Bose-Einstein Condensate

Definition: A Bose-Einstein condensate is a rare state (or phase) of matter in which a large percentage of bosons collapse into their lowest quantum state, allowing quantum effects to be observed on a macroscopic scale. The bosons collapse into this state in circumstances of extremely low temperature, near the value of absolute zero.

Satyendra Nath Bose developed statistical methods, later utilized by Albert Einstein, to describe the behavior of massless photons and massive atoms, as well as other bosons.

This "Bose-Einstein statistics" described the behavior of a "Bose gas" composed of uniform particles of integer spin (i.e. bosons). When cooled to extremely low temperatures, Bose-Einstein statistics predicts that the particles in a Bose gas will collapse into their lowest accessible quantum state, creating a new form of matter, which is called a superfluid. This is a specific form of condensation which has special properties.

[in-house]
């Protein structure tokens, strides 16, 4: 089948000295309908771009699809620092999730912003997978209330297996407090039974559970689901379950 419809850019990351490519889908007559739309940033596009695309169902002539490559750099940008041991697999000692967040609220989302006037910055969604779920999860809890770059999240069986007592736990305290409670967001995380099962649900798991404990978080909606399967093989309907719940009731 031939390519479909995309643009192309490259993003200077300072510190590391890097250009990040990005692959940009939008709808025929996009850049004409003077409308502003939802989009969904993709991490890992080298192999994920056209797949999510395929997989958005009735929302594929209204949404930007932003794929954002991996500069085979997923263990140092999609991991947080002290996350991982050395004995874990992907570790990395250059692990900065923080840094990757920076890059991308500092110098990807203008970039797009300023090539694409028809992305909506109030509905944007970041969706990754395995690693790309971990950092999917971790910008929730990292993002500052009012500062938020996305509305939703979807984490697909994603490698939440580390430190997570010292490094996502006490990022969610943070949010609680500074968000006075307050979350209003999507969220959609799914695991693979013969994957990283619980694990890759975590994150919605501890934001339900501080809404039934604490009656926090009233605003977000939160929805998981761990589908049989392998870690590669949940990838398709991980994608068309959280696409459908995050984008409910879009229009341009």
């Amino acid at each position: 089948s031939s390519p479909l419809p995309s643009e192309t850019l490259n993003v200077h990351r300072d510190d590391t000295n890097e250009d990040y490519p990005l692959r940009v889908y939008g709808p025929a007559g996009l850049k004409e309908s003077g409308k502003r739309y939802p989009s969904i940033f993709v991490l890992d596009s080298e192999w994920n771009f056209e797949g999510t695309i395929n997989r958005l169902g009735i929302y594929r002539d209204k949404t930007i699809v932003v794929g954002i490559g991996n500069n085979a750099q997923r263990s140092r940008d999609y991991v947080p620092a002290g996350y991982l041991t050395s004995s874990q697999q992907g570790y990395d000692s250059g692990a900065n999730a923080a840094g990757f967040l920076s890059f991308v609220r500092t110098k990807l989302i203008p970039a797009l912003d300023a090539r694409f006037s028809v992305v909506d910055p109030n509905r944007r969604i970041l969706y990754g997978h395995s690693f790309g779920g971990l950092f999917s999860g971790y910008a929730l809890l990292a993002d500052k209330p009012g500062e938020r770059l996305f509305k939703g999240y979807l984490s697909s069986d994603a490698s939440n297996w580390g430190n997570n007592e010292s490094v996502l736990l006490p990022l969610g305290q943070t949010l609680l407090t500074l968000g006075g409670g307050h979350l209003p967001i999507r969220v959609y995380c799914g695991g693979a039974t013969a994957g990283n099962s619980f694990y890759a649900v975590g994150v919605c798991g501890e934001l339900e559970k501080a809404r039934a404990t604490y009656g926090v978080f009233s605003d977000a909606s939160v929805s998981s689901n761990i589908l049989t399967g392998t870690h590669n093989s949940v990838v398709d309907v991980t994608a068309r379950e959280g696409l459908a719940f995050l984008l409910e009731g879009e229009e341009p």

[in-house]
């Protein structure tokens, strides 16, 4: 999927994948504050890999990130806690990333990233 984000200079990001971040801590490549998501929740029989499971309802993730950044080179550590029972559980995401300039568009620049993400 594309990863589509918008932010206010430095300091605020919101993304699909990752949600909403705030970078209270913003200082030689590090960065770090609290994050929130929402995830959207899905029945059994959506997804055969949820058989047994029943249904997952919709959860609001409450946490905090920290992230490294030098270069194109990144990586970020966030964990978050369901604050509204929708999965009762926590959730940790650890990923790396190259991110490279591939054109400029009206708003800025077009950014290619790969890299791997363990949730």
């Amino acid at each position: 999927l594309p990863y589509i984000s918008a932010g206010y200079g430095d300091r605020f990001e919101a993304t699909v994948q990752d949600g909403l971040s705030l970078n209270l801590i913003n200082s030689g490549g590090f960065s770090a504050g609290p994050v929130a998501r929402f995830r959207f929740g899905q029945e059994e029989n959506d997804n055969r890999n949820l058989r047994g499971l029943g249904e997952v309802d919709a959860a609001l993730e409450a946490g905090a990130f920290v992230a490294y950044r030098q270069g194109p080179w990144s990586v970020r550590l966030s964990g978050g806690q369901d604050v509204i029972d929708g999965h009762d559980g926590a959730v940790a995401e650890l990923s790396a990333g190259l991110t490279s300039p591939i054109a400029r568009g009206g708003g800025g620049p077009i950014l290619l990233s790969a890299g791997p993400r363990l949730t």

These condensates were observed in liquid helium-4 during the 1930s, and subsequent research led to a variety of other Bose-Einstein condensate discoveries. Notably, the BCS theory of superconducitivity predicted that fermions could join together to form Cooper pairs that acted like bosons, and those Cooper pairs would exhibit properties similar to a Bose-Einstein condensate. This is what led to the discovery of a superfluid state of liquid helium-3, ultimately awarded the 1996 Nobel Prize in Physics.

Bose-Einstein condensates, in their purest forms, experimentally observed by Eric Cornell & Carl Wieman at the University of Colorado at Boulder in 1995, for which they received the Nobel prize. (Read more about their 2001 Nobel Prize in Physics.)

Also Known As: superfluid